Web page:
"You remember that, don't you?"

"Perhaps I do," she admitted unwillingly.

"And you don't pretend you'd 've faced such a prospect in order to clear me?"

Again she had no answer for him. He turned up the room to the windows and back again.

"I didn't think," he said slowly, stopping before her—"I couldn't have thought you could be so heartless, so self-centred ...!"

She rose suddenly and put a pleading hand upon his arm, standing very near him in all her loveliness.

"Say thoughtless, Staff," she said quietly; "I didn't mean it."

"That's hard to credit," he replied steadily, "when I'm haunted by the memory of the lies you told me—to save yourself a few dollars honestly due the country that has made you a rich woman—to gain for yourself a few paltry columns of cheap, sensational newspaper advertising. For that you lied to me and put me in jeopardy of Sing-Sing ... me, the man you pretend to care for—"

"Hold on, Staff!" the woman interrupted harshly.

He moved away. Her arm dropped back to her side. She eyed him a moment with eyes hard and unfriendly.

"You've said about enough," she continued.

"You're not prepared to deny that you had these possibilities in mind when you lied to me and made me your dupe and cat's-paw?"

"I'm not prepared to argue the matter with you," she flung back at him, "nor to hold myself answerable to you for any thing I may choose to say or do."

He bowed ceremoniously.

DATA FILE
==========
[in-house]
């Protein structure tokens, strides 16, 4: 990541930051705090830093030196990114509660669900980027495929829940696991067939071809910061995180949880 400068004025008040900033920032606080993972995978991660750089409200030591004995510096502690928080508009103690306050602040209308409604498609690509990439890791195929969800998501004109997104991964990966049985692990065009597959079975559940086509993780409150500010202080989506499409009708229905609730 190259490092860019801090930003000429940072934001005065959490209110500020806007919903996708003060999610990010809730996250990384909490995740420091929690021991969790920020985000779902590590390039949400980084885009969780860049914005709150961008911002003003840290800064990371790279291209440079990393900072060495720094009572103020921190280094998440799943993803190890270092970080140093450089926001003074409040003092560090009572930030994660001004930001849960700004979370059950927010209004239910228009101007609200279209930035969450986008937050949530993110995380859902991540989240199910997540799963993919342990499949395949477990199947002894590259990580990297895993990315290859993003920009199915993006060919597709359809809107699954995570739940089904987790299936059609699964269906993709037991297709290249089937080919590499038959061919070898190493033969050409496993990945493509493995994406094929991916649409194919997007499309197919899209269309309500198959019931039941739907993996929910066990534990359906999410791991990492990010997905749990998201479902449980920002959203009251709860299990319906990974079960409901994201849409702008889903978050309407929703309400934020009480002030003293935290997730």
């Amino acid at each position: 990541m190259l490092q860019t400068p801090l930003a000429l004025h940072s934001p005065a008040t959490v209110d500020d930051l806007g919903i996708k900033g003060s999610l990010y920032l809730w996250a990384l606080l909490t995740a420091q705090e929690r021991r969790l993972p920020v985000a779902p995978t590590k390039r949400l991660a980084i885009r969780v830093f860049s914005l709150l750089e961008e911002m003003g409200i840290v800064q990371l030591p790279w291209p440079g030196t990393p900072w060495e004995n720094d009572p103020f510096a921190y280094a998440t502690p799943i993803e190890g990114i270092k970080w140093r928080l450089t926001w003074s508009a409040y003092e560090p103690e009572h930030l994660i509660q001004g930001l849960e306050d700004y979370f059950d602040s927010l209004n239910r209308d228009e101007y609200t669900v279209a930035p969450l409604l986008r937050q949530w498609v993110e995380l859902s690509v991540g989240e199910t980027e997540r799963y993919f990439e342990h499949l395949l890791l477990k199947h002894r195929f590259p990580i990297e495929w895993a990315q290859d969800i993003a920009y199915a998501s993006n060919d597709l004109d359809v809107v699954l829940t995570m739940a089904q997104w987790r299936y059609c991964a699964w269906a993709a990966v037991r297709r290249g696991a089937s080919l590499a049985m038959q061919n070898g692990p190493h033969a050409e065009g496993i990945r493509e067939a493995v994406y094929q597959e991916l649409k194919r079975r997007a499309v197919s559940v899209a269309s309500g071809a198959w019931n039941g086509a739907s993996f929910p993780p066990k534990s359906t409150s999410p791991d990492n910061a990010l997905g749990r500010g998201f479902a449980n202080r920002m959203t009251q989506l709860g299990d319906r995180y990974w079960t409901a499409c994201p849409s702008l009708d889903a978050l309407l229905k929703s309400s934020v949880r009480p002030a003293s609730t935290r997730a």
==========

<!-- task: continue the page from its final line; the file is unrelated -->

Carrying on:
"I think that's all," he said pleasantly.

"It is," she agreed curtly; then in a lighter tone she added: "There remains for me only to take my blue dishes and go home."

As she spoke she moved over to the corner where the bandbox lay ingloriously on its undamaged side. As she bent over it, Staff abstractedly took and lighted another cigarette.

"What made you undo it?" he heard the woman ask.

He swung round in surprise. "I? I haven't touched the thing since it was brought in—beyond kicking it out of the way."

"The string's off—it's been opened!" Alison's voice was trembling with excitement. She straightened up, holding the box in both hands, and came hastily over to the table beside which he was standing. "You see?" she said breathlessly, putting it down.

"The string was on it when I saw it last," he told her blankly....

Then the memory recurred of the man who had passed him at the door—the man who, he suspected, had forced an entrance to his rooms....

Alison was plucking nervously at the cover without lifting it.

"Why don't you look?" he demanded, irritated.

"I—I'm afraid," she said in a broken voice.

Nevertheless, she removed the cover.